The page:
Tom Gola was one of the best all-around players of his generation, and won his National Title at La Salle University in 1954. He went on to have a successful career in the NBA, capturing a championship with the Philadelphia Warriors in 1956.
The five-time All-Star was an elite defender in his day.
“Big Game James” Worthy captured his NCAA title in 1982 alongside Michael Jordan at the University of North Carolina. While Jordan overshadowed Worthy, the seven-time All-Star and three-time NBA Champion held his own as one of the best in the league.
Worthy played his entire career as a Laker, and is one of the franchise’s best.
Ewing was one of the most highly recruited freshmen at the time, and for good reason. Ewing decided to join coach John Thompson at Georgetown, where he led the Hoyas to a National Title in 1984.
He then went on to join the NBA, garnering 11 NBA All-Star selections.
The long-time Knick was never able to win an NBA Championship.
Cousy will be remembered for his run with the Boston Celtics in the 50s and 60s that includes six championships.
He will also forever be remembered at Holy Cross, as he helped the school capture it’s only National Title in 1947.
The 13-time All-Star is a legend of the sport of basketball.
His sophomore season at Indiana under Bob Knight was all Thomas needed to vault himself into the NBA. The 1981 champion Hoosiers were led by their star Thomas, who received the tournament’s Most Outstanding Player award.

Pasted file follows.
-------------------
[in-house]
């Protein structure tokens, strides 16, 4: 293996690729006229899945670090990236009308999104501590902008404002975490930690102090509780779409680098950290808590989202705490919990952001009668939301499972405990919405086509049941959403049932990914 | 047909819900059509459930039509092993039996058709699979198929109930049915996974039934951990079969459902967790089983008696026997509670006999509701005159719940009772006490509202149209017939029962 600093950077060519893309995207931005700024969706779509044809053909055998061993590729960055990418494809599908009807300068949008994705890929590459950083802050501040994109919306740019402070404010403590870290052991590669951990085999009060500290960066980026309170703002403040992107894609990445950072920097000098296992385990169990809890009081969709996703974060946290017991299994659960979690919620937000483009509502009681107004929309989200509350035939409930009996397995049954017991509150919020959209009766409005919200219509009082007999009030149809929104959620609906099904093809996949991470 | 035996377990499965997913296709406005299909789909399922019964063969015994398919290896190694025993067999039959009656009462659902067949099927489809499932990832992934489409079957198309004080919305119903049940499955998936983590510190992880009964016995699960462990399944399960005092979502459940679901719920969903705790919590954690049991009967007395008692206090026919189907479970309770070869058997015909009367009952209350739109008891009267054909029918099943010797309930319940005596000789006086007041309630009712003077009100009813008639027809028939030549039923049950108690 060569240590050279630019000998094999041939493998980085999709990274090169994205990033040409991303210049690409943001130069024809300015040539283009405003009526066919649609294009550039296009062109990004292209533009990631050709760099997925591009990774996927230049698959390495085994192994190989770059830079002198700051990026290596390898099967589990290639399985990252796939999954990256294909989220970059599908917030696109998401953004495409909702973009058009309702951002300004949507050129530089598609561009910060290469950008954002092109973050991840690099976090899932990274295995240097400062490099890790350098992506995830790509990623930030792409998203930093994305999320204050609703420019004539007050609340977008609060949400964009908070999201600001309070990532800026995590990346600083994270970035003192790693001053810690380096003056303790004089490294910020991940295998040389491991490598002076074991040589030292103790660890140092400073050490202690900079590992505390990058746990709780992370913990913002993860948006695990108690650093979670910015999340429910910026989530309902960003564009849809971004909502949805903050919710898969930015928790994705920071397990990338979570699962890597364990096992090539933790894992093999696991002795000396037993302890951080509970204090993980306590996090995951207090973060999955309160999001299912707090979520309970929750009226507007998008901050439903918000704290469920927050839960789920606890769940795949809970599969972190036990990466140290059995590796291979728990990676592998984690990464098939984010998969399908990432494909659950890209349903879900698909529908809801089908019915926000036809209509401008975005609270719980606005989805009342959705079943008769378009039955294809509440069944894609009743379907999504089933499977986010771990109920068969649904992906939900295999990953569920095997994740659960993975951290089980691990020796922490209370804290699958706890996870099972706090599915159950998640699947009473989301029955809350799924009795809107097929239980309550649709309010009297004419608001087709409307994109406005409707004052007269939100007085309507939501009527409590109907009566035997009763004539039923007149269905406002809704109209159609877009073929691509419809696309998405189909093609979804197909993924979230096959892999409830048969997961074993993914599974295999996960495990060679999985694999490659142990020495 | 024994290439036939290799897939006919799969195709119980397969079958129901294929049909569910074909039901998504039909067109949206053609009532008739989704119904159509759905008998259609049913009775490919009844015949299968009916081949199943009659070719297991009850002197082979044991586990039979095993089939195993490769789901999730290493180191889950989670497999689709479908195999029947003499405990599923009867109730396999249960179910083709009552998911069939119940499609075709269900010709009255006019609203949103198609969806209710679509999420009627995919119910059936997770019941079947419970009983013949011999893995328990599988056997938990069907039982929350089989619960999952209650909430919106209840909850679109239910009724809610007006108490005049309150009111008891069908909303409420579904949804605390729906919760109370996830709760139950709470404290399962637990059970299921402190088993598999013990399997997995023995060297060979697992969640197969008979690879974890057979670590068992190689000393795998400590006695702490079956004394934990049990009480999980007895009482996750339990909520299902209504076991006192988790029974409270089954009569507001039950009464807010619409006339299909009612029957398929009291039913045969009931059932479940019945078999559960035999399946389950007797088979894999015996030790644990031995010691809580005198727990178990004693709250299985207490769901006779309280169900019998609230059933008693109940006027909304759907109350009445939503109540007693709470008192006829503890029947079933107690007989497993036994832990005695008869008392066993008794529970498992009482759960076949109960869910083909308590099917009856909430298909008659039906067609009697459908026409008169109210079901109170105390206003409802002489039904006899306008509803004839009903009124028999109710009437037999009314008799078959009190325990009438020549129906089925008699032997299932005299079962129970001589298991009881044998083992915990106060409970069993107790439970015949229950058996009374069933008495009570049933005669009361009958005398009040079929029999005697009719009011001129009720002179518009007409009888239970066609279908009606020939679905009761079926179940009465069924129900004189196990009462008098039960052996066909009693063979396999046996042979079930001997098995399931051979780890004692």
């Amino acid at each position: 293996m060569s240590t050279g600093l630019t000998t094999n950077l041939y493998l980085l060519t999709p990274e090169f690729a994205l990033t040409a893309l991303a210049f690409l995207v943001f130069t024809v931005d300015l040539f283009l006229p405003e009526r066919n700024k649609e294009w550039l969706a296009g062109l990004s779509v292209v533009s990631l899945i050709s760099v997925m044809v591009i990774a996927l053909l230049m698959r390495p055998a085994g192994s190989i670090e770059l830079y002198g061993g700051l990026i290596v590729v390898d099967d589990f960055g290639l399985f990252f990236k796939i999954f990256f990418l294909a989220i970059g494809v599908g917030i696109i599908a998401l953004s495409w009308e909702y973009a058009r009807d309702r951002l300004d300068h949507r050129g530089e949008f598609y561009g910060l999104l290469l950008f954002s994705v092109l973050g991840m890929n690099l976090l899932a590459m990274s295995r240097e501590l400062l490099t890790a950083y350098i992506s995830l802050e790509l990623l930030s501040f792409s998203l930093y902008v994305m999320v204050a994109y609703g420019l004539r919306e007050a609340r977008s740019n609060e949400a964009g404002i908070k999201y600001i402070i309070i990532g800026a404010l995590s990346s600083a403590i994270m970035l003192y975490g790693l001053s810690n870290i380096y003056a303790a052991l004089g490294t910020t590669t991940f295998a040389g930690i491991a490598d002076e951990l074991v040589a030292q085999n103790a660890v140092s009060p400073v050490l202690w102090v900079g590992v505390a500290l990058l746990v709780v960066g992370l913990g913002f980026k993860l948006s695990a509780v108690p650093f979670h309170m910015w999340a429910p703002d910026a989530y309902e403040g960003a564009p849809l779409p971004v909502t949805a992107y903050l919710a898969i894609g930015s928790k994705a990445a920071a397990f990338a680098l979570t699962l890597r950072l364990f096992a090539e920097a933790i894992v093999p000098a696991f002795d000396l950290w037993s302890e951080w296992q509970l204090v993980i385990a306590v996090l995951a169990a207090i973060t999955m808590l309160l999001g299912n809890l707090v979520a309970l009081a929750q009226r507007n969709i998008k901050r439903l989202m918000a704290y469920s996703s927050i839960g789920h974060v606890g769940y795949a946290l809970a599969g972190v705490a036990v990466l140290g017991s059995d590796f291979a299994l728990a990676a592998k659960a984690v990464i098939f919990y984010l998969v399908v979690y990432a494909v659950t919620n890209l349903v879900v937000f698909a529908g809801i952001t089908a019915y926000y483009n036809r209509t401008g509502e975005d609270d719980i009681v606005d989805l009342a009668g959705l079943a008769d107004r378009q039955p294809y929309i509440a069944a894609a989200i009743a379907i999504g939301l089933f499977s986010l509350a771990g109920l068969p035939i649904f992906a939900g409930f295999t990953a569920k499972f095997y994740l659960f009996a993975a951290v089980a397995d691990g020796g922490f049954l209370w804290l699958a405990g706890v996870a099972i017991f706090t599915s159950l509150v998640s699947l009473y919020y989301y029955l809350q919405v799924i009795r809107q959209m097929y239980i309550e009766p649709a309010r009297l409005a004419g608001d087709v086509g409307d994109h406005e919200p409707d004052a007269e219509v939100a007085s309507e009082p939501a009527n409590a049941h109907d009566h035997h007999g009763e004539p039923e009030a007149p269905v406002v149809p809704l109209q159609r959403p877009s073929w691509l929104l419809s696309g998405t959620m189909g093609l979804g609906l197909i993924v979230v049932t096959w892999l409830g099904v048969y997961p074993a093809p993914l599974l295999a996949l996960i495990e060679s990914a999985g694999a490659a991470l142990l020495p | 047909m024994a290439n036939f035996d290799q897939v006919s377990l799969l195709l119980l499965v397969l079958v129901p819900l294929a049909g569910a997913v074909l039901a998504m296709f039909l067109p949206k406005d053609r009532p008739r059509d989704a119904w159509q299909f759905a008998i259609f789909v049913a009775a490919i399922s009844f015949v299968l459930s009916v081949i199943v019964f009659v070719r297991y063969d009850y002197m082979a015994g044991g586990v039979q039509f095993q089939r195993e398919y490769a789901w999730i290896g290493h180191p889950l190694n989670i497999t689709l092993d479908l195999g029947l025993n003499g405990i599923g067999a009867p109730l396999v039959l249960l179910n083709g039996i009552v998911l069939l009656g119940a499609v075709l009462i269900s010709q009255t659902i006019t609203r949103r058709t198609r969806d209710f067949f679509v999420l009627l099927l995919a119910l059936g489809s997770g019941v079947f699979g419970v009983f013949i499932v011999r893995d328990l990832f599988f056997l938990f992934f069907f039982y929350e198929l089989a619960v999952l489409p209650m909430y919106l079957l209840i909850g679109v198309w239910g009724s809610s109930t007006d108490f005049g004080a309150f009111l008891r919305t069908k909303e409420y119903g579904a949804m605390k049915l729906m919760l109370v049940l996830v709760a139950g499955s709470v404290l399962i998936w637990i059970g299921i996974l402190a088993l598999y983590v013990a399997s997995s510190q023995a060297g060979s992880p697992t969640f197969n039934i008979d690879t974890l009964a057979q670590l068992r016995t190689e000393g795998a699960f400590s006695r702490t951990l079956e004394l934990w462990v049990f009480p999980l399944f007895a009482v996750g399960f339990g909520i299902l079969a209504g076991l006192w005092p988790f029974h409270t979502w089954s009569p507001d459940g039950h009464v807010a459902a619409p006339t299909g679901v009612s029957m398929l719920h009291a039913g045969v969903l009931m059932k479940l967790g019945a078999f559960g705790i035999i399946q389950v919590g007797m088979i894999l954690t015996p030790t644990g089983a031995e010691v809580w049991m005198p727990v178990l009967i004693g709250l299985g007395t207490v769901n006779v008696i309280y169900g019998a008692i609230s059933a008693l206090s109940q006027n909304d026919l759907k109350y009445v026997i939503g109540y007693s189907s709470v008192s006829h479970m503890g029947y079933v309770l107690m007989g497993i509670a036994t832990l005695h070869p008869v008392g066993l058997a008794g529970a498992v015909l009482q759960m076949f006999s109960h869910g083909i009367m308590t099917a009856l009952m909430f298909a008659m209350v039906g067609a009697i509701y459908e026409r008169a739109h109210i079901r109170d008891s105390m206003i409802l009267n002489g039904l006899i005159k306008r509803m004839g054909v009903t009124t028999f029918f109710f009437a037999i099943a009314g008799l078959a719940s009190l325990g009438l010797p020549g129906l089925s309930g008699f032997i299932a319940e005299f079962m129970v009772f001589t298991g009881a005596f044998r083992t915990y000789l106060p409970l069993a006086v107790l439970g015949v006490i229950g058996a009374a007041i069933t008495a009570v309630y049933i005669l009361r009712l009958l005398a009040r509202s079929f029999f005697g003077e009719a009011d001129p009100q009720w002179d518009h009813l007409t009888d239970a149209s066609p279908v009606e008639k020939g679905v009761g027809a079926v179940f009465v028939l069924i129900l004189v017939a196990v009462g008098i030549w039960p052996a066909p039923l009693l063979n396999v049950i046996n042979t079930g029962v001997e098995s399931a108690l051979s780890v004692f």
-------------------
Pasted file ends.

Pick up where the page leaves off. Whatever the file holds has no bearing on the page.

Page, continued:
Thomas went on to the NBA, and enjoyed 12 NBA All-Star selections and a pair of championships with the Detroit Pistons.
Havlicek’s lone National Championship in 1960 with Ohio State is overshadowed by his eight NBA Championship titles with the Boston Celtics in the 1960s.
Overlooked at Ohio State for then star Jerry Lucas, Havlicek had the last laugh.
Havlicek is on the shortlist for the greatest NBA players of all time.
Russell did not receive one letter of interest until Hal DeJulio of the University of San Francisco gave him a chance. Two National Championships later (one in 1955, another in 1956), it's pretty obvious DeJulio made the right choice.
Russell overcame adversity to become a once in a generation player for the Celtics in the late 50s and early 60s.
Kareem captured not one, not two but three NCAA Championship titles under legendary coach John Wooden at UCLA from 1967-1969.
Wooden would not be the only legend to make a name at UCLA, as Kareem Abdul-Jabbar would go down in history as one of the most successful NBA athletes ever.
Johnson earned his Championship in 1979 in what was the most watched NCAA Final to date. Johnson’s Michigan State Spartans defeated Larry Bird and Indiana State in an epic clash between the two combatants in a rivalry that would continue for years in the NBA.
Johnson is widely considered one of the best players ever to play the game, if not the best.
"His Airness" is the greatest basketball player of all time, winning championships at every level. Jordan grabbed his NCAA Championship playing with the University of North Carolina in 1982, playing under Dean Smith.
Jordan may be the greatest player to ever grace the NBA.